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Nitric Oxide. 2015 Jan 30;44:52-60. doi: 10.1016/j.niox.2014.11.015. Epub 2014 Nov 27.

The topical use of non-thermal dielectric barrier discharge (DBD): nitric oxide related effects on human skin.

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Department of Trauma and Hand Surgery, Medical Faculty, Heinrich-Heine-University Düsseldorf, Germany.
Department of Plastic Surgery, Hand Surgery, Burn Center, Merheim Hospital Cologne, University of Witten/Herdecke, Germany.
Institute for Electrical Engineering and Plasma Technology, Ruhr University, Bochum, Germany.
Department of Trauma and Hand Surgery, Medical Faculty, Heinrich-Heine-University Düsseldorf, Germany. Electronic address:


Dielectric barrier discharge (DBD) devices generate air plasma above the skin containing active and reactive species including nitric oxide (NO). Since NO plays an essential role in skin physiology, a topical application of NO by plasma may be useful in the treatment of skin infections, impaired microcirculation and wound healing. Thus, after safety assessments of plasma treatment using human skin specimen and substitutes, NO-penetration through the epidermis, the loading of skin tissue with NO-derivates in vitro and the effects on human skin in vivo were determined. After the plasma treatment (0-60 min) of skin specimen or reconstructed epidermis no damaging effects were found (TUNEL/MTT). By Franz diffusion cell experiments plasma-induced NO penetration through epidermis and dermal enrichment with NO related species (nitrite 6-fold, nitrate 7-fold, nitrosothiols 30-fold) were observed. Furthermore, skin surface was acidified (~pH 2.7) by plasma treatment (90 s). Plasma application on the forearms of volunteers increased microcirculation fourfold in 1-2 mm and twofold in 6-8 mm depth in the treated skin areas. Regarding the NO-loading effects, skin acidification and increase in dermal microcirculation, plasma devices represent promising tools against chronic/infected wounds. However, efficacy of plasma treatment needs to be quantified in further studies and clinical trials.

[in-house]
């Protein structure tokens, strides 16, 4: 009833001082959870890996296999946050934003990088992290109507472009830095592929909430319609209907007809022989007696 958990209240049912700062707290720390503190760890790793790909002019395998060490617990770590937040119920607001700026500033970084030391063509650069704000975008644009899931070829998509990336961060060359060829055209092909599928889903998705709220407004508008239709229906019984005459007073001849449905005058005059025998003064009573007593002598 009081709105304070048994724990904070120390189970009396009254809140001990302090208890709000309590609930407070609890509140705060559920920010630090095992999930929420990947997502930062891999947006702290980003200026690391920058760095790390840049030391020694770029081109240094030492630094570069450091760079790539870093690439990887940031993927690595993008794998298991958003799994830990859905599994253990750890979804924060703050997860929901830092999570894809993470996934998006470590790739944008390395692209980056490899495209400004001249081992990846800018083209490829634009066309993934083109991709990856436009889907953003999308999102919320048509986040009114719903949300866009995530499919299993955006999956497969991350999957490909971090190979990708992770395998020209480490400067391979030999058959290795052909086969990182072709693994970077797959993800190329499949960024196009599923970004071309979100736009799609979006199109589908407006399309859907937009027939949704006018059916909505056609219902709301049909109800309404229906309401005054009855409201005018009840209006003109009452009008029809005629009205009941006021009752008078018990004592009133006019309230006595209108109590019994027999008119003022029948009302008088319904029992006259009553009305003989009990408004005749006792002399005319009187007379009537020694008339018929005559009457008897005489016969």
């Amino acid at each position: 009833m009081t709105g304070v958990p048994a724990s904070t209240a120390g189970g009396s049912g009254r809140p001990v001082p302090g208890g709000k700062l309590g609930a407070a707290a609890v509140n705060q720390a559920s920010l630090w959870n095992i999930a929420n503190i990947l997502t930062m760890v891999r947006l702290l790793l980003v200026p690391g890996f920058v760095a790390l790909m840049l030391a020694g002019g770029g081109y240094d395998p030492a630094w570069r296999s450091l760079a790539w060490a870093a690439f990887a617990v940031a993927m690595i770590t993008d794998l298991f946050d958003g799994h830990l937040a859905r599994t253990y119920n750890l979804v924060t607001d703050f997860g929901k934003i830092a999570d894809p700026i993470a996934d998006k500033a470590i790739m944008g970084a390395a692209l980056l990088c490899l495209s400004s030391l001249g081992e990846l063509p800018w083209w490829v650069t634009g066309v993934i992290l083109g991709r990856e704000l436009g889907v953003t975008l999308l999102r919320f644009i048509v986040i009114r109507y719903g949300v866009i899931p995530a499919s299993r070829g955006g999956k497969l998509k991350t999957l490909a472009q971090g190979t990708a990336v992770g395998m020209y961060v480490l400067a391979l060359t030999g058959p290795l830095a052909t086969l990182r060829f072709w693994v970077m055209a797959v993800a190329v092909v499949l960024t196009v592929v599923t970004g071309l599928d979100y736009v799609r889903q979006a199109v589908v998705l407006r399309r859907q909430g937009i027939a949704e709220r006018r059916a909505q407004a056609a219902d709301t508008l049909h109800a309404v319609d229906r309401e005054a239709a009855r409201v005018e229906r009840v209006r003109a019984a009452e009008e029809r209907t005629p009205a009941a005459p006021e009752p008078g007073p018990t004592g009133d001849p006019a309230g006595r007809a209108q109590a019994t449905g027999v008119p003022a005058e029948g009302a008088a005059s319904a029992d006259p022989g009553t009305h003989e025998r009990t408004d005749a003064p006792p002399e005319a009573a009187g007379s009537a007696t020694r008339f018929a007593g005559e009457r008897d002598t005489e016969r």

Cold plasma; Dielectric barrier discharge; Microcirculation; Nitric oxide; Skin

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